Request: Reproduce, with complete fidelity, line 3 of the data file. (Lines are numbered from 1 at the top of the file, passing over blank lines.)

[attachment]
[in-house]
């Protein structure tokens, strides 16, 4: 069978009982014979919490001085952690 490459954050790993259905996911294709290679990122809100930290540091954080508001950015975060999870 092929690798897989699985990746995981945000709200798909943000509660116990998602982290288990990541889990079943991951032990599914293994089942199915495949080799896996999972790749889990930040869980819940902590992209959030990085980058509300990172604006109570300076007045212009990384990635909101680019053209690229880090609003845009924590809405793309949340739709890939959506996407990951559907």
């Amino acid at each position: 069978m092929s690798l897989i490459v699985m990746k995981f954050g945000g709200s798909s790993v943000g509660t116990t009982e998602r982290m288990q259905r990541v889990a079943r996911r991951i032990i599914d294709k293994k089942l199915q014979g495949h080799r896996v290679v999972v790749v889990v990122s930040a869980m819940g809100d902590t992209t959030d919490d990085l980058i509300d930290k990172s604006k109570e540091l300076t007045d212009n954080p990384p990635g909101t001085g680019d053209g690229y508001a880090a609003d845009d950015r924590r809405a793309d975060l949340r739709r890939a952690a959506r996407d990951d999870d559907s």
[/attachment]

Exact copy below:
């Amino acid at each position: 069978m092929s690798l897989i490459v699985m990746k995981f954050g945000g709200s798909s790993v943000g509660t116990t009982e998602r982290m288990q259905r990541v889990a079943r996911r991951i032990i599914d294709k293994k089942l199915q014979g495949h080799r896996v290679v999972v790749v889990v990122s930040a869980m819940g809100d902590t992209t959030d919490d990085l980058i509300d930290k990172s604006k109570e540091l300076t007045d212009n954080p990384p990635g909101t001085g680019d053209g690229y508001a880090a609003d845009d950015r924590r809405a793309d975060l949340r739709r890939a952690a959506r996407d990951d999870d559907s």